How many YA books have you read? How can you possibly know what you're talking about? There are plenty of tragic endings in YA...yet this is your "most important" point? 


---"Fellow grown-ups, at the risk of sounding snobbish and joyless and old, we are better than this"
I would've hoped you'd be better than writing this article...instead you are spot on about sounding snobbish and joyless. Old is subjective.


---"I remember, when I was a young adult, being desperate to earn my way into the adult stacks; I wouldn’t have wanted to live in a world where all the adults were camped out in mine. There’s a special reward in that feeling of stretching yourself beyond the YA mark, akin to the excitement of graduating out of the kiddie pool and the rest of the padded trappings of childhood: It’s the thrill of growing up. But the YA and “new adult” boom may mean fewer teens aspire to grown-up reading, because the grown-ups they know are reading their books"
Why in the world would you have to earn your way into the adult stacks? I read all kinds of adult books when I was a teen...Flowers in the Attic (whole series)...The Hobbit...Danielle Steele, just to name a few. The world of book genres is not a camping ground or a kiddie pool...there is no graduation...you read what you want to read, what you enjoy reading. And that's all.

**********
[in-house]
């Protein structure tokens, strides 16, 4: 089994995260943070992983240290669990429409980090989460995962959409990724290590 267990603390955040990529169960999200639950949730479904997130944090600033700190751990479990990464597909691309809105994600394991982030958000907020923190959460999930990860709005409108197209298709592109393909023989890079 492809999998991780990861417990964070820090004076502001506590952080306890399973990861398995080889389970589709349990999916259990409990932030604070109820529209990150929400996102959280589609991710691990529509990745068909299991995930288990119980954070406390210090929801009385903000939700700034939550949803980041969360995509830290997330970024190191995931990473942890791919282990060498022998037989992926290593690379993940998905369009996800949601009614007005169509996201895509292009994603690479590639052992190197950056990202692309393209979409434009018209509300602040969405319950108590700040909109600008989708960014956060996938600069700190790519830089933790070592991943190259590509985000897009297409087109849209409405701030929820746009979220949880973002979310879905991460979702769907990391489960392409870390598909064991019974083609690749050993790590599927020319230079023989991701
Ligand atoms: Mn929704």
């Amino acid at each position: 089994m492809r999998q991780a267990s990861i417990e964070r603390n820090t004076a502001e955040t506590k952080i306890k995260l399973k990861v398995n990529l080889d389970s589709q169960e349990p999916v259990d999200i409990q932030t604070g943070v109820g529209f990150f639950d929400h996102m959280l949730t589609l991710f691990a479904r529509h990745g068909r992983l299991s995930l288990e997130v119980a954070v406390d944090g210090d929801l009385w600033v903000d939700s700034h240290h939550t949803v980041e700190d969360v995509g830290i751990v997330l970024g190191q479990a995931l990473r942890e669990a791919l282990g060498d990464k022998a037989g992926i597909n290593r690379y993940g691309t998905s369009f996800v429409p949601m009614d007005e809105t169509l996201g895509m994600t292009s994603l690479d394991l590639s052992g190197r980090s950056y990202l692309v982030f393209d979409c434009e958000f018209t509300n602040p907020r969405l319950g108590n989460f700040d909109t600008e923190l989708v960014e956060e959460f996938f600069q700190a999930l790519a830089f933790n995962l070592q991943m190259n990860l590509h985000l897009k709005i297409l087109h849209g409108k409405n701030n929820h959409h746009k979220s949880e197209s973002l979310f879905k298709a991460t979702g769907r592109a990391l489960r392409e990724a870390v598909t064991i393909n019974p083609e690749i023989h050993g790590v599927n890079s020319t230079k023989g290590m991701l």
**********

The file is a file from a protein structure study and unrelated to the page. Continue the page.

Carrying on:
I have never heard any young reader upset because adults are reading "their" books. That's just silly. Reading is for everyone...adults included.


---"When I think about what I learned about love, relationships, sex, trauma, happiness, and all the rest—you know, life—from the extracurricular reading I did in high school, I think of John Updike and Alice Munro and other authors whose work has only become richer to me as I have grown older, and which never makes me roll my eyes."
And yet, some adult readers would roll their eyes at John Updike and Alice Munro (not me!). It's all subjective...every reader has their own taste...likes and dislikes. For you to take your dislike and try to tell us we should feel embarrassed for liking it is just....well....it's shameful.

Maybe you, dear Ms. Graham, should be the one who is embarrassed for writing such a pretentious, accusatory, and unfounded article.



For another, more expletive-laden response that is pure awesomeness, check this out:
Adults Can Read Whatever the Hell They Want
Thank you, Sara, for saying everything I was thinking!




paxamo,